If unions are for $15 an hour, full-time jobs on principle, why don’t they pay their own employees accordingly?
That is the question the Freedom Foundation investigates in a new report released today: “SeaTac Unions Fail to Live Up to Employment Standards.”
Among other requirements, Proposition 1 would establish a $15 minimum wage for certain transportation and hospitality employers in the City of SeaTac, and require them to favor full-time over part-time employment. The law does not apply to unions.
The report finds that the seven local labor unions which are the primary backers of Proposition 1 fail to provide many of their own employees with full-time, $15 an hour jobs, though they appear quite able to do so.
Among the report’s findings:
- 64% of workers employed by local unions earn less than the living wage for a single adult with two children.
- 26% of local union employees earn less than a full-time $15 an hour minimum wage.
- The average local union leader makes $114,851 per year, placing them in the top 10% of income earners,
- All of the national union CEOs are in the top 5% of income earners.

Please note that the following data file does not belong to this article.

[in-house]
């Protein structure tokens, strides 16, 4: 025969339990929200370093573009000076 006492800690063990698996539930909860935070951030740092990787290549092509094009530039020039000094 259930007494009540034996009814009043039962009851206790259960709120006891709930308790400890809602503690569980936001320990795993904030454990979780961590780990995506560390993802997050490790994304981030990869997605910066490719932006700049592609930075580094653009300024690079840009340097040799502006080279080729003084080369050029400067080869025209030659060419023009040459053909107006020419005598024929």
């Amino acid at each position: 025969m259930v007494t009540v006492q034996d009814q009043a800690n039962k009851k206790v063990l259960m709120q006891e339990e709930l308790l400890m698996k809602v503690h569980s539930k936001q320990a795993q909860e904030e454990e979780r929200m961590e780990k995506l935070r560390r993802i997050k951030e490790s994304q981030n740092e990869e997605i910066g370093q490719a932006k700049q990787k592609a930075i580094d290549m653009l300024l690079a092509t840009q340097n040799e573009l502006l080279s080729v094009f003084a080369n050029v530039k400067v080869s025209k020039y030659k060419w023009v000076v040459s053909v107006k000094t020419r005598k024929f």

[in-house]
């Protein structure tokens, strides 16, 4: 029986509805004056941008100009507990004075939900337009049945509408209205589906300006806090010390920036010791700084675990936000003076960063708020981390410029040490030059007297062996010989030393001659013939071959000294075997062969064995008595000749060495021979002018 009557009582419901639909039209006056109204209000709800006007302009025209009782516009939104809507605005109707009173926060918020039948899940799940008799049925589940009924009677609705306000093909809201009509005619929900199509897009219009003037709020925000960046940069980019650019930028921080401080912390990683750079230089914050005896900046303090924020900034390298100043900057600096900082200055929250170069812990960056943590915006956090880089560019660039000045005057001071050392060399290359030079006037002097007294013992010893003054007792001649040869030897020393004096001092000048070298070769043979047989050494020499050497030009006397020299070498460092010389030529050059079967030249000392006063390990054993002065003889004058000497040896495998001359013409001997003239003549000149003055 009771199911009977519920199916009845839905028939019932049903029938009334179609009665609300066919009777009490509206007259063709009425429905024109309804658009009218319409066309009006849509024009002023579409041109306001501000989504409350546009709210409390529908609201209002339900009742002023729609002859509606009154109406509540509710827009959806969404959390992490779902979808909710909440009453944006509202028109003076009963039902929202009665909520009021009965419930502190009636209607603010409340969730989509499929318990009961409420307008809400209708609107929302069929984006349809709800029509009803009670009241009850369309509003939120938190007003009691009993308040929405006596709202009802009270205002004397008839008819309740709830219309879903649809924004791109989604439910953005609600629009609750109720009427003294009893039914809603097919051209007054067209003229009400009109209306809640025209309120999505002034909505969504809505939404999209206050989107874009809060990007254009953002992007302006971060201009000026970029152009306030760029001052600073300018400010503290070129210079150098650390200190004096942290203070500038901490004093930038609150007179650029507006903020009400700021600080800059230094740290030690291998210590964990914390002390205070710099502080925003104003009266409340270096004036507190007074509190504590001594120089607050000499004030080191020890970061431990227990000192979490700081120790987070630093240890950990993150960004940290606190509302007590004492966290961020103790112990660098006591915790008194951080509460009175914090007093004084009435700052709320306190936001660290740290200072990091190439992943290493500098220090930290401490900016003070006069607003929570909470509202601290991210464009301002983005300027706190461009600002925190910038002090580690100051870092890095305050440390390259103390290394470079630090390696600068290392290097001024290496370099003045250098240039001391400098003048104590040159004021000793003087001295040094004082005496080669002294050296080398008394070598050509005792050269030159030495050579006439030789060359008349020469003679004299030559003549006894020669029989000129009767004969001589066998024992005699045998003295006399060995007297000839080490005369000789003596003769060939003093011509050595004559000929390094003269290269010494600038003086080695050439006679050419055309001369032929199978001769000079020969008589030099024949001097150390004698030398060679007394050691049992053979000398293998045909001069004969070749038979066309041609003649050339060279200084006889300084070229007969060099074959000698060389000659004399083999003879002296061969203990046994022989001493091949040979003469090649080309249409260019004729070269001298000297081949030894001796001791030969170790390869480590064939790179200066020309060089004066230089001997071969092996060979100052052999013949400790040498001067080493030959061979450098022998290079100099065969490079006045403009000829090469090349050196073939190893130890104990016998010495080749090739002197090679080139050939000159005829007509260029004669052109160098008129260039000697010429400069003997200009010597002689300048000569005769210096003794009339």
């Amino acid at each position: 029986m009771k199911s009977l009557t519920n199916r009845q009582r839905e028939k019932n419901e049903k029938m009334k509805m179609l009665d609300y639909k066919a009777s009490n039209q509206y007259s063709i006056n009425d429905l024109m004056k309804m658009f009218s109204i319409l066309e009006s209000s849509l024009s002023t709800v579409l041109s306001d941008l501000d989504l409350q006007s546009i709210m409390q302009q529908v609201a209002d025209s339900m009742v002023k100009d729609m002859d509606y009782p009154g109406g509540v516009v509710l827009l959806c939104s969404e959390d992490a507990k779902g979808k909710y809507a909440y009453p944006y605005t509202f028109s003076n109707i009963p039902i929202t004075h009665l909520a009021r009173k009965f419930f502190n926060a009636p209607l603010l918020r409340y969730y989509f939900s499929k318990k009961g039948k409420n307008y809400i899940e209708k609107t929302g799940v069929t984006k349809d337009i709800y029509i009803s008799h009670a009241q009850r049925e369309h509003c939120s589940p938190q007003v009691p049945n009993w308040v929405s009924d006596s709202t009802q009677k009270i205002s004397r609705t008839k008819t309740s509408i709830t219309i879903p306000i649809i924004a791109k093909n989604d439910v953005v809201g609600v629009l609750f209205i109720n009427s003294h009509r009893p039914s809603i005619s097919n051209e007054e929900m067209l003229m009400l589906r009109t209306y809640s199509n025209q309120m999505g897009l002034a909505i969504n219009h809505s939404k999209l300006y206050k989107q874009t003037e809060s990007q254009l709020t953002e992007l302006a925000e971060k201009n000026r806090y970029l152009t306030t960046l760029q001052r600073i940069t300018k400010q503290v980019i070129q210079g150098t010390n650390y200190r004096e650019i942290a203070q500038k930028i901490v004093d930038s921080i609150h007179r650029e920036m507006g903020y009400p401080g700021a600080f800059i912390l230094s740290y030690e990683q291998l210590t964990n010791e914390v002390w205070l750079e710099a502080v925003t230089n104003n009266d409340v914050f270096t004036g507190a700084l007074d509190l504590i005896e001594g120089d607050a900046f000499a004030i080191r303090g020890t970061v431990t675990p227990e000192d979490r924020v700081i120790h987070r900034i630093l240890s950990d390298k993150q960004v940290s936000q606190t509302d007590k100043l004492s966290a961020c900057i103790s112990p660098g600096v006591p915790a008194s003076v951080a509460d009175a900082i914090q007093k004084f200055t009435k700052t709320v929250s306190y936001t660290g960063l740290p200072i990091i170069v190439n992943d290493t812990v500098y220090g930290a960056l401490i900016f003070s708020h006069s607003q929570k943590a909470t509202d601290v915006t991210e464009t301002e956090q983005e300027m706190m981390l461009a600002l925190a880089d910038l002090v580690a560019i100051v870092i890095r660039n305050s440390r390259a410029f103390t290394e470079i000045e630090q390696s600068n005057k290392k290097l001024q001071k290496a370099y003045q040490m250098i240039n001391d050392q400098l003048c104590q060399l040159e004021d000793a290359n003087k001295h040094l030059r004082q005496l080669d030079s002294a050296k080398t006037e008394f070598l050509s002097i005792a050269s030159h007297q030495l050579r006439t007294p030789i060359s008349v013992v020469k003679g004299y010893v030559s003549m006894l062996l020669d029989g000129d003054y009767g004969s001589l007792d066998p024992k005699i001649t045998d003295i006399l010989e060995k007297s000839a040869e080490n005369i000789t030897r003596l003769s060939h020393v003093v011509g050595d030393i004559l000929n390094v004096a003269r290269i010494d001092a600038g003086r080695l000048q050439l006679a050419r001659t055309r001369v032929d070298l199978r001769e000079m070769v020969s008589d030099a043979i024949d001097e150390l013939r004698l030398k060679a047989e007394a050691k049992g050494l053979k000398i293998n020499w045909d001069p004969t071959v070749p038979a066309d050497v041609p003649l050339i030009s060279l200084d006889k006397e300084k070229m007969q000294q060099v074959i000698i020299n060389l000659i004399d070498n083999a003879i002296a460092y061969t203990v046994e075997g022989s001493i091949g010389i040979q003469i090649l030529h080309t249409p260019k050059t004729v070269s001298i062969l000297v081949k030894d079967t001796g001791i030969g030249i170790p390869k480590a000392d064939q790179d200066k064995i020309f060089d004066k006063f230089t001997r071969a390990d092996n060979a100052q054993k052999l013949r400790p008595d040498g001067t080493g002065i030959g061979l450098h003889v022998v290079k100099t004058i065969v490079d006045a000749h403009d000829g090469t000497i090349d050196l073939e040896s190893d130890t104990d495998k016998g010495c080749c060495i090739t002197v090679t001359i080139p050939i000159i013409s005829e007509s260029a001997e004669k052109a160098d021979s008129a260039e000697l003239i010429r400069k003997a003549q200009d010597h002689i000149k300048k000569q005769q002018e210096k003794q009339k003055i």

- Local unions are generating record revenue.
The findings suggest that instead of helping workers on principle, unions are more interested in passing Proposition 1 to bolster their organizing efforts.
Maxford Nelsen, Labor Policy Analyst at the Freedom Foundation, released the following statement:
“Our report indicates that the same set of accusations which unions hurl against local businesses can be easily applied to unions themselves. If unions are for $15 an hour, full-time jobs on principle, shouldn’t they pay their own employees accordingly? Neither unions nor businesses should be subject to Proposition 1’s burdensome requirements. Even leading advocates of a higher minimum wage don’t support $15 an hour. But even though Proposition 1 would harm workers, businesses and the local community, unions are supporting the initiative out of their own self-interest.”
Go here to read more in our full report.
Max Nelsen can be reached for comment at (360) 956-3482.
Max will also speak at the Seattle Channel’s event, Seattle Speaks: Wage Worries, on Thursday, October 10, at 7 pm. He will be available for comment after the program. Go here to see the event details.